There are some very convincing signs (his tentative plan to end cash bail for non-violent offenders, his zeal last year to decriminalize marijuana) that Democratic nominee Jim Kenney will make criminal justice reform a central priority if he’s elected mayor.  The city’s judiciary has resisted some reforms, but it has embraced others. Even in Harrisburg — hardly a bleeding-edge-of-reform kind of town — there is growing bipartisan interest in criminal justice reform, such as erasing criminal records for offenders convicted of minor crimes.

Then there’s District Attorney Seth Williams. Williams won his office running as the antidote to the hard-nosed lock-em-up Lynne Abraham, and he’s certainly instituted a lot of changes to the DA’s office that upset the old guard. But Williams has also alienated some progressives with his robust support of the death penalty, and his decision not to prosecute two cops who shot Brandon Tate-Brown last December.

Williams also has an eye on higher office. He toyed with the notion of running for Senate next year and there’s widespread speculation that he might challenge embattled State Attorney General Kathleen Kane. Would he be better or worse off politically in a statewide contest if he embraces reforms that lock fewer people up? In a phone interview, Williams sounds every bit the reformer he was as a first-time candidate.

“America had about the same percentage of our population in prison from 1790 to about 1970. It was the same percentage. Then President Nixon talked about being tough on crime, and created all these mandatory minimums for nonviolent offenders,” Williams says. “These are people who did bad things; they sold drugs, which are a scourge. But they weren’t violent, and we overreach, and now our prisons are over-bursting. There may be different ways for us to treat various offenders.”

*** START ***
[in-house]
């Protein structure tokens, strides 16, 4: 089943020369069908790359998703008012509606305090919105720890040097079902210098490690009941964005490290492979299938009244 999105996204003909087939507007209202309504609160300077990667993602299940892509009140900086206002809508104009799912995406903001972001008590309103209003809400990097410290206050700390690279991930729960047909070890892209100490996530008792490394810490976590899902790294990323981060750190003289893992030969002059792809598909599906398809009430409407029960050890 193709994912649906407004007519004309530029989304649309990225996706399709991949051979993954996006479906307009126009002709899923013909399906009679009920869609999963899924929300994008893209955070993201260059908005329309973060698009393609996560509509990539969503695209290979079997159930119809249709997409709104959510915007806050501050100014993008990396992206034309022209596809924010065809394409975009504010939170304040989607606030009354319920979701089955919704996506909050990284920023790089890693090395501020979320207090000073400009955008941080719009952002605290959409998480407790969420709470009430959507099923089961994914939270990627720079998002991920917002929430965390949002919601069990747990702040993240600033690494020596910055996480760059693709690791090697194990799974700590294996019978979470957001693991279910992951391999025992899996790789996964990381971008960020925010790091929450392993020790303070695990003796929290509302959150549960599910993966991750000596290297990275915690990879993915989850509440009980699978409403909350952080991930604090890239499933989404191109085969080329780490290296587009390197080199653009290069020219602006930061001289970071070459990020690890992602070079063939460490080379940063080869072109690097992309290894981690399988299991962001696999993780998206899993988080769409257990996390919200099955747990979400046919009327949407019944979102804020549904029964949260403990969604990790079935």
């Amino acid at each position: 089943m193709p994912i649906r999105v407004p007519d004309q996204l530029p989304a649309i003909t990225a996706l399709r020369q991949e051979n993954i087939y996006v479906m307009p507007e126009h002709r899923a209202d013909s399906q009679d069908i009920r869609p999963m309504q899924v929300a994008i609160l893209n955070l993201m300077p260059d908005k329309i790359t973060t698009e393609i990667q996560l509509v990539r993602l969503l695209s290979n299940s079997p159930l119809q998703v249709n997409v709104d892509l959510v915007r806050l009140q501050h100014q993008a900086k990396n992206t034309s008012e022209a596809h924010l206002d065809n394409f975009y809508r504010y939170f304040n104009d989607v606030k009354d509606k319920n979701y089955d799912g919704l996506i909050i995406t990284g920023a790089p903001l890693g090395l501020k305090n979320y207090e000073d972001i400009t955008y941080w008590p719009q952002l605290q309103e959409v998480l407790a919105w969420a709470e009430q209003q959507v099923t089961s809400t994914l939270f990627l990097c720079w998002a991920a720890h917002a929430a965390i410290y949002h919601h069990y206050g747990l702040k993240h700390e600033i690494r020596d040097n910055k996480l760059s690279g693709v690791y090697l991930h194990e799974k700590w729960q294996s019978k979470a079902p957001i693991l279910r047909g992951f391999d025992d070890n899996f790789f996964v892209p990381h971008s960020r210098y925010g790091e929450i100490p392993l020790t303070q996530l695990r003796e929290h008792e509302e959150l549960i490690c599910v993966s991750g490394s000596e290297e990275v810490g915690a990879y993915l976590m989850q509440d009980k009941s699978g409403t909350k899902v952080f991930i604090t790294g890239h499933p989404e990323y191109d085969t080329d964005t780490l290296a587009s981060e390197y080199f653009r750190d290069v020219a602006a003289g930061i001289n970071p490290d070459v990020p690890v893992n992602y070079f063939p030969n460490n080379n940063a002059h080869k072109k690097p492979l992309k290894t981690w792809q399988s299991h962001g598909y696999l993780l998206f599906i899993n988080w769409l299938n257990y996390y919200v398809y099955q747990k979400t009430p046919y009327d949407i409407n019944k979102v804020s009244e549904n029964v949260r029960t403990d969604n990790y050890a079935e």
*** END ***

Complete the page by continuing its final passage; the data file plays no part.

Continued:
When I ask him about the growing momentum for criminal justice reform, he says other people are “catching up” to where he was as far back as 2005, when he ran for DA the first time, and lost to Abraham.

Williams touts the city’s new diversionary programs, like the Project Dawn Court (which doles out alternative justice and rehab services for prostitutes) and The Choice Is Yours, a yearlong program for first-time drug offenders that includes drug counseling and job training, in lieu of a jail term. He wants more funding for those programs, and thinks some of the savings the city gets by reducing its jail population should be reinvested in diversionary programs with proven records. And he thinks it’s time for Harrisburg to consider lighter mandatory minimum sentences for nonviolent drug dealers.

“We’re not talking about a kingpin. We’re talking pookie and man-man on the corner at 60th and Washington,” Williams says. “We don’t need to warehouse them.”

What’s a reasonable goal? Rudovsky thinks the city can reduce its jail population by 20 to 25 percent, and that’s without any changes in mandatory minimum sentencing laws, which would have to be made at the state level. That’s a start, anyway, and one that could save the city tens of millions of dollars a year.